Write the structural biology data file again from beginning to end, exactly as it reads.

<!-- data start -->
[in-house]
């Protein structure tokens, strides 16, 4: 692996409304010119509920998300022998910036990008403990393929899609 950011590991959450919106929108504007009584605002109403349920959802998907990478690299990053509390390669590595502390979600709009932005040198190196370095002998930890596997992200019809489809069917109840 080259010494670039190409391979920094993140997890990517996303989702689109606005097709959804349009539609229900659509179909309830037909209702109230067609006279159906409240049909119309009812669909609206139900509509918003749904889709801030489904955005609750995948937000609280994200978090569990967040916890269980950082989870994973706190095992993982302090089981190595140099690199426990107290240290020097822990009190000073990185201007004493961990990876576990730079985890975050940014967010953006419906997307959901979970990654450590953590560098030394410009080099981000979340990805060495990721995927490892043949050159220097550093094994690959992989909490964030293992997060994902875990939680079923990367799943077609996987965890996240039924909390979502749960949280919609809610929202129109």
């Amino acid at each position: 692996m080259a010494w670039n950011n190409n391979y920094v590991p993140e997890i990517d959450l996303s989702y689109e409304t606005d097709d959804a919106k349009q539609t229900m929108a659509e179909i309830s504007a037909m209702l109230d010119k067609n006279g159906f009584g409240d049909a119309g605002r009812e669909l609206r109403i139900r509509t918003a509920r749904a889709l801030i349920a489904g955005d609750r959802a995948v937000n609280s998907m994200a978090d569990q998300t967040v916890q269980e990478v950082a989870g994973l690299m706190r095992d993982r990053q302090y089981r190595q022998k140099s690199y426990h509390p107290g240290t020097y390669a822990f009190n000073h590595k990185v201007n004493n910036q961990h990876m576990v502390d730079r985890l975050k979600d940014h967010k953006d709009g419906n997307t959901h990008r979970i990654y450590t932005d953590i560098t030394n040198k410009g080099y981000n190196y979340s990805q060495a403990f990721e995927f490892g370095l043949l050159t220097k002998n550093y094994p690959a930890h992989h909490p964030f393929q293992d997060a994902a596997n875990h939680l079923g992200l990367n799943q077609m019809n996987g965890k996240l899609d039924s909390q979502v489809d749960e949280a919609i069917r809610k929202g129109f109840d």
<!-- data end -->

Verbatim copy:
[in-house]
């Protein structure tokens, strides 16, 4: 692996409304010119509920998300022998910036990008403990393929899609 950011590991959450919106929108504007009584605002109403349920959802998907990478690299990053509390390669590595502390979600709009932005040198190196370095002998930890596997992200019809489809069917109840 080259010494670039190409391979920094993140997890990517996303989702689109606005097709959804349009539609229900659509179909309830037909209702109230067609006279159906409240049909119309009812669909609206139900509509918003749904889709801030489904955005609750995948937000609280994200978090569990967040916890269980950082989870994973706190095992993982302090089981190595140099690199426990107290240290020097822990009190000073990185201007004493961990990876576990730079985890975050940014967010953006419906997307959901979970990654450590953590560098030394410009080099981000979340990805060495990721995927490892043949050159220097550093094994690959992989909490964030293992997060994902875990939680079923990367799943077609996987965890996240039924909390979502749960949280919609809610929202129109």
């Amino acid at each position: 692996m080259a010494w670039n950011n190409n391979y920094v590991p993140e997890i990517d959450l996303s989702y689109e409304t606005d097709d959804a919106k349009q539609t229900m929108a659509e179909i309830s504007a037909m209702l109230d010119k067609n006279g159906f009584g409240d049909a119309g605002r009812e669909l609206r109403i139900r509509t918003a509920r749904a889709l801030i349920a489904g955005d609750r959802a995948v937000n609280s998907m994200a978090d569990q998300t967040v916890q269980e990478v950082a989870g994973l690299m706190r095992d993982r990053q302090y089981r190595q022998k140099s690199y426990h509390p107290g240290t020097y390669a822990f009190n000073h590595k990185v201007n004493n910036q961990h990876m576990v502390d730079r985890l975050k979600d940014h967010k953006d709009g419906n997307t959901h990008r979970i990654y450590t932005d953590i560098t030394n040198k410009g080099y981000n190196y979340s990805q060495a403990f990721e995927f490892g370095l043949l050159t220097k002998n550093y094994p690959a930890h992989h909490p964030f393929q293992d997060a994902a596997n875990h939680l079923g992200l990367n799943q077609m019809n996987g965890k996240l899609d039924s909390q979502v489809d749960e949280a919609i069917r809610k929202g129109f109840d």